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Cost of Corrosion in the United States

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Abstract

This chapter develops an estimate of the total economic impact of metallic corrosion in the United States and identifies national strategies to minimize the impact of corrosion. Corrosion costs result from (1) equipment and structure replacement, (2) loss of product, (3) maintenance and repair, (4) the need for excess capacity and redundant equipment, (5) corrosion control, (6) designated technical support, (7) design, (8) insurance, and (9) parts and equipment inventories. It was determined that the total direct cost of corrosion in the United States is approximately $276 billion per year, which is 3.1 percent of the nation's gross domestic product (GDP). The 1998 CC Technologies cost of corrosion study for the Federal Highway Administration (FHWA) focused on infrastructure, utilities, transportation, production and manufacturing, and government. It was more detailed and specified corrosion costs using two methods: (1) cost of corrosion control methods and services and (2) corrosion costs in individual industrial sectors. It is estimated that the indirect cost to the end user can double the economic impact, making the cost of corrosion, including indirect costs, $551.4 billion or more.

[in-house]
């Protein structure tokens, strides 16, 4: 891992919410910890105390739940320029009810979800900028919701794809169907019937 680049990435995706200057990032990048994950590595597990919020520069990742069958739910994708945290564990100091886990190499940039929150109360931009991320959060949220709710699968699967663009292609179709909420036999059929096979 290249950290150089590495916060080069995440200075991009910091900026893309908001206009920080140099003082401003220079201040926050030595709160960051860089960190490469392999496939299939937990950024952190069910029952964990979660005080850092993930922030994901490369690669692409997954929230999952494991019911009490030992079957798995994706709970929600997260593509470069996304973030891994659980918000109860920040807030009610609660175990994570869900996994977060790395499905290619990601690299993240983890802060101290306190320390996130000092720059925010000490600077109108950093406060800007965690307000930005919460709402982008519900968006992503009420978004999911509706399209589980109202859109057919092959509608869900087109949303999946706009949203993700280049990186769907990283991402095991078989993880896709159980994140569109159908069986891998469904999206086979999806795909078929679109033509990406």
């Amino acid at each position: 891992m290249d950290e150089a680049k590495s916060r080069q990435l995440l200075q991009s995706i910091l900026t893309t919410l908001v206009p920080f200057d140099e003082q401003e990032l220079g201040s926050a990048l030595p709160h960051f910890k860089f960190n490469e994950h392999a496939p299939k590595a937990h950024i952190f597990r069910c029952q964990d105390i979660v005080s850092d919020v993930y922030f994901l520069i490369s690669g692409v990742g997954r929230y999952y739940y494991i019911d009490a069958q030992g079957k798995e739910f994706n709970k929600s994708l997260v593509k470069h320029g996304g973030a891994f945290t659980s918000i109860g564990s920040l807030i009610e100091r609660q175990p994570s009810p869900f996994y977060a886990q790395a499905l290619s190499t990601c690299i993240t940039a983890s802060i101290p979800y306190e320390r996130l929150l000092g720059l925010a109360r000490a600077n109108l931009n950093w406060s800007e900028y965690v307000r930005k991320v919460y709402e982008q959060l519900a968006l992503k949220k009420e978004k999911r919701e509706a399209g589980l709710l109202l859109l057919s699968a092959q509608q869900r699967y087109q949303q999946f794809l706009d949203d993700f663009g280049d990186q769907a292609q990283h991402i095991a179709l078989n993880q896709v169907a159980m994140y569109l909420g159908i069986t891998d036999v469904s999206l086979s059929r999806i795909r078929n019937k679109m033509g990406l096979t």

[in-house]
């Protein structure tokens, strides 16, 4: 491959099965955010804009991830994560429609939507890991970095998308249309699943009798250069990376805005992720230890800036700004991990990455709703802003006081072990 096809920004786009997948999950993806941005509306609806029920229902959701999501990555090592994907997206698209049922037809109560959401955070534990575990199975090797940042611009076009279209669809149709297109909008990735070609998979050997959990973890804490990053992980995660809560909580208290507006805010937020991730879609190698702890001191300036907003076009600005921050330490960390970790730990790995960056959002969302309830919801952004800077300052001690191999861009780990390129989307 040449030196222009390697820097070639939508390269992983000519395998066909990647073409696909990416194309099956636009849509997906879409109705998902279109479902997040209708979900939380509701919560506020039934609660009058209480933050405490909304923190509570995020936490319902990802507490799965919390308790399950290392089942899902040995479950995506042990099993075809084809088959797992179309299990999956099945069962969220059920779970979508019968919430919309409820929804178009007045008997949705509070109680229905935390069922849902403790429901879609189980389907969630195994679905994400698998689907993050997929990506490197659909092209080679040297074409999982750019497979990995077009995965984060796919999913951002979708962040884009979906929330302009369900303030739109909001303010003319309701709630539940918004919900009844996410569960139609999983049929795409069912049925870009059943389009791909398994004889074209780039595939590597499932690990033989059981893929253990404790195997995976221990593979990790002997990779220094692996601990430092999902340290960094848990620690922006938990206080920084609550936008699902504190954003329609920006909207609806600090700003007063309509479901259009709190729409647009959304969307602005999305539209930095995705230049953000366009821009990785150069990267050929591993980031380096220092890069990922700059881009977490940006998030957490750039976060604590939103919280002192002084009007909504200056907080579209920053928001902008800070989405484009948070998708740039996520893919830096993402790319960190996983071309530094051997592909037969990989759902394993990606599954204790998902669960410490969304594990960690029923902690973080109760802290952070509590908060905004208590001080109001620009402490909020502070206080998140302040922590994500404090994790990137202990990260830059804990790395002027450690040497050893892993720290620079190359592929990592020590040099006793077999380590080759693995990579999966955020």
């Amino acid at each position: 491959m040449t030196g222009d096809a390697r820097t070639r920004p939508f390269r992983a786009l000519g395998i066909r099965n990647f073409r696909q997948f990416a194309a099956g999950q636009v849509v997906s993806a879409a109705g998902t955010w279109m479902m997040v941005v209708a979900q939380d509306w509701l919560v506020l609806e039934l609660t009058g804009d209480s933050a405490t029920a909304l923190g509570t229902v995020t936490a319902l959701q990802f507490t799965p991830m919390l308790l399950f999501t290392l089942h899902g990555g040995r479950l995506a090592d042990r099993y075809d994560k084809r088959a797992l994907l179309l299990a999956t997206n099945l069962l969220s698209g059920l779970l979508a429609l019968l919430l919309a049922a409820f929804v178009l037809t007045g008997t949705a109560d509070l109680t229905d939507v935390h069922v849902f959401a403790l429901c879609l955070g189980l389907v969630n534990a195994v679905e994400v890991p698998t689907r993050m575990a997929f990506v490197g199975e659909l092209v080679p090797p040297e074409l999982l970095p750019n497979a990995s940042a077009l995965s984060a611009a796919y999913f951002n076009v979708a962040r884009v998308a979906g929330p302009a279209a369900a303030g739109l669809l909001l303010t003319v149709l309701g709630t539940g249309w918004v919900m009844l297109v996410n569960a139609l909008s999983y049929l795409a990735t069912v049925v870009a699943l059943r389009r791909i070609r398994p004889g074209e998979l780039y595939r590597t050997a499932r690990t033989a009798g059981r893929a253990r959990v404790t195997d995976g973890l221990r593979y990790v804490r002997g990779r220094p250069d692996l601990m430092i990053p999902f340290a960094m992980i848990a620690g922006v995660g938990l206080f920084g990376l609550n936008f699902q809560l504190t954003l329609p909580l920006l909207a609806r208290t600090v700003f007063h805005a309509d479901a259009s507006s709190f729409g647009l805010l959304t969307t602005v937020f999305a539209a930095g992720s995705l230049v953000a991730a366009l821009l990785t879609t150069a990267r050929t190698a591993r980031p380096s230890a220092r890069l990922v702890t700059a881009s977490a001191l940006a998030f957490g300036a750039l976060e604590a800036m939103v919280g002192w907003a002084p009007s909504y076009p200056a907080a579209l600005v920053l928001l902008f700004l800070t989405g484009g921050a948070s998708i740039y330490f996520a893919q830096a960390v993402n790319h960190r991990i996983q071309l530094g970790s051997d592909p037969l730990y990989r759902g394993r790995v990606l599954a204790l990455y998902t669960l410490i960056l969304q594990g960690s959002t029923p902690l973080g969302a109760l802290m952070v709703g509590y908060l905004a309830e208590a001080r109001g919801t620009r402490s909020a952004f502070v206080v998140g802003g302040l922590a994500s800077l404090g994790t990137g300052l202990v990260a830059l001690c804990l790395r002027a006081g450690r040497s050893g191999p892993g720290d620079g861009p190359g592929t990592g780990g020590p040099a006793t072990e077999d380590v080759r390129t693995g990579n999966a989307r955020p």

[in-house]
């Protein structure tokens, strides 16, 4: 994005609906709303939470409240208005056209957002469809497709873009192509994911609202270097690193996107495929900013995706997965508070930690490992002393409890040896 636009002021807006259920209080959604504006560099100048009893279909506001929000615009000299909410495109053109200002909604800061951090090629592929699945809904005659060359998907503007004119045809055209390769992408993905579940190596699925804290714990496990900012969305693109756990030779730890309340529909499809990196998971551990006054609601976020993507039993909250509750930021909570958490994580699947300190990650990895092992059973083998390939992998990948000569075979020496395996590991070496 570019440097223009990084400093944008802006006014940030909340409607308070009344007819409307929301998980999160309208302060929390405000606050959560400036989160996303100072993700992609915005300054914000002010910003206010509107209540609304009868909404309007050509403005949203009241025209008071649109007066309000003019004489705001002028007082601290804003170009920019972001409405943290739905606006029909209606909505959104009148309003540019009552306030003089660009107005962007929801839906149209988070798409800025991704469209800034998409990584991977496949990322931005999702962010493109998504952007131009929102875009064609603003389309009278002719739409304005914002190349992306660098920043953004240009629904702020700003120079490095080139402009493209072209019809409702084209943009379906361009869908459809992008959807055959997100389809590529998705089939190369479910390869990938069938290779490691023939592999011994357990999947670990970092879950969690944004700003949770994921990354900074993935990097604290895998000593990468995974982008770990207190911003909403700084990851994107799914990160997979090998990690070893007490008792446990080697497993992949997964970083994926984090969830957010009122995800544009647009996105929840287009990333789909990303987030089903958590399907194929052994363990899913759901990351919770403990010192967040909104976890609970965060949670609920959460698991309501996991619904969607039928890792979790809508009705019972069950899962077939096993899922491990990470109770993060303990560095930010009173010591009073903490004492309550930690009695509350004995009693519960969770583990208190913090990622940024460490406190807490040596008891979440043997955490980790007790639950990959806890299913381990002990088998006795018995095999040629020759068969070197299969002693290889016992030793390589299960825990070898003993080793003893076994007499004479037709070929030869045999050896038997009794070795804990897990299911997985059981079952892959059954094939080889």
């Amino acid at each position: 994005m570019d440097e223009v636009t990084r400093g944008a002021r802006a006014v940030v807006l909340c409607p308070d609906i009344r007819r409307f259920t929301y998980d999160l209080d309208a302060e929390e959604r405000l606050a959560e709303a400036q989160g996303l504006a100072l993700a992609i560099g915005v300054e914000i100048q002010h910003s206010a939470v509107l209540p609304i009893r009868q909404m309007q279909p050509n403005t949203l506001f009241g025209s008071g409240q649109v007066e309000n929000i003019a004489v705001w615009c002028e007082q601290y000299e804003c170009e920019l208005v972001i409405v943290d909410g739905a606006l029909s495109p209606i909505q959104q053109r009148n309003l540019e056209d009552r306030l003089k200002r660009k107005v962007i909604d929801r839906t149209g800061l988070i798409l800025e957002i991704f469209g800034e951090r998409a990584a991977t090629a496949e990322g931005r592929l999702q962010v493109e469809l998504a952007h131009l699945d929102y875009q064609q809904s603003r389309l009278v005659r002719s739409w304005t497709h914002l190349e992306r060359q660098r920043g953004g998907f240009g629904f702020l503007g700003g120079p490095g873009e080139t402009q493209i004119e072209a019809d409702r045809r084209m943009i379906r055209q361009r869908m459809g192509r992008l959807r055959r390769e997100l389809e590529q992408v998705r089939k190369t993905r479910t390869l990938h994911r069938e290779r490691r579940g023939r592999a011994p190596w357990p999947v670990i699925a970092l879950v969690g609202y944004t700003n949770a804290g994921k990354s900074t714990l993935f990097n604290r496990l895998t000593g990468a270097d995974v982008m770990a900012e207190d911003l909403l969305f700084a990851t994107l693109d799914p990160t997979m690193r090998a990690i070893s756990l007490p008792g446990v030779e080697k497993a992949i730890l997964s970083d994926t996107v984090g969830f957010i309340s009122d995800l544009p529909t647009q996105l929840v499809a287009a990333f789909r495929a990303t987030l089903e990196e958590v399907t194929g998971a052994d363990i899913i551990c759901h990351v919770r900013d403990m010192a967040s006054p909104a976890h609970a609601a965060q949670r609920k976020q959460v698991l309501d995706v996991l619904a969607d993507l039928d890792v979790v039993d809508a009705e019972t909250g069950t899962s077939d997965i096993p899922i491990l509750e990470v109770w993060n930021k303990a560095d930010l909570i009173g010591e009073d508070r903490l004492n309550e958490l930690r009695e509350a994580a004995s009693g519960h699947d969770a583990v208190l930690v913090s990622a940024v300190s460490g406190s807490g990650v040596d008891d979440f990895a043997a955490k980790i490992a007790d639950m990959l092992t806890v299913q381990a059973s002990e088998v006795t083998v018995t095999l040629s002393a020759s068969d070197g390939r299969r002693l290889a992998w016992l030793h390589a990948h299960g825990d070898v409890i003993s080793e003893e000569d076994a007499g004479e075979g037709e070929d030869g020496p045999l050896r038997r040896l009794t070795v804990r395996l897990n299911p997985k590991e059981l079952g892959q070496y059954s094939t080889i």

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... This represented around 3.34% of the nation's gross domestic product (GDP) [2]. More or less, similar statistics were reported for the corrosion cost in the United States of America [3]. The damaging exposure of metallic surfaces to air and moisture is considered one of the vast challenges on an industrial scale that can cause major economic losses [4]. ...
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